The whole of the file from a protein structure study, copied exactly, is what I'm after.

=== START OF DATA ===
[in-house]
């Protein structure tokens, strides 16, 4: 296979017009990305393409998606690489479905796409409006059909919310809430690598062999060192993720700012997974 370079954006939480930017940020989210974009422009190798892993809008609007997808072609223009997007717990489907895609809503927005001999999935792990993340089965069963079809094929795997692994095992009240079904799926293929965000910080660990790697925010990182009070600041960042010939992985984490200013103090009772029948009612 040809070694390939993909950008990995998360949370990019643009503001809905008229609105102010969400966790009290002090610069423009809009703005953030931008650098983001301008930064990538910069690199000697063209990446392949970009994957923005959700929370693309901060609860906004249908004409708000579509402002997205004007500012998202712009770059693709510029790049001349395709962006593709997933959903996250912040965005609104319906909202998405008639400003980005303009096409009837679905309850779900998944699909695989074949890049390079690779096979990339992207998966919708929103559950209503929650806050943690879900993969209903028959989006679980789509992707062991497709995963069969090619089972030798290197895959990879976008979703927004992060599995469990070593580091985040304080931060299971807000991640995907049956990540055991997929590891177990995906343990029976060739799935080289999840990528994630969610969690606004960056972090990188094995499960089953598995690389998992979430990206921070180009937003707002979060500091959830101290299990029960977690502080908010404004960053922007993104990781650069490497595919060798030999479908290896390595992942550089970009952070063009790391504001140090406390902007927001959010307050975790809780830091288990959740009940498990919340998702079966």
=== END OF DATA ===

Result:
[in-house]
């Protein structure tokens, strides 16, 4: 296979017009990305393409998606690489479905796409409006059909919310809430690598062999060192993720700012997974 370079954006939480930017940020989210974009422009190798892993809008609007997808072609223009997007717990489907895609809503927005001999999935792990993340089965069963079809094929795997692994095992009240079904799926293929965000910080660990790697925010990182009070600041960042010939992985984490200013103090009772029948009612 040809070694390939993909950008990995998360949370990019643009503001809905008229609105102010969400966790009290002090610069423009809009703005953030931008650098983001301008930064990538910069690199000697063209990446392949970009994957923005959700929370693309901060609860906004249908004409708000579509402002997205004007500012998202712009770059693709510029790049001349395709962006593709997933959903996250912040965005609104319906909202998405008639400003980005303009096409009837679905309850779900998944699909695989074949890049390079690779096979990339992207998966919708929103559950209503929650806050943690879900993969209903028959989006679980789509992707062991497709995963069969090619089972030798290197895959990879976008979703927004992060599995469990070593580091985040304080931060299971807000991640995907049956990540055991997929590891177990995906343990029976060739799935080289999840990528994630969610969690606004960056972090990188094995499960089953598995690389998992979430990206921070180009937003707002979060500091959830101290299990029960977690502080908010404004960053922007993104990781650069490497595919060798030999479908290896390595992942550089970009952070063009790391504001140090406390902007927001959010307050975790809780830091288990959740009940498990919340998702079966």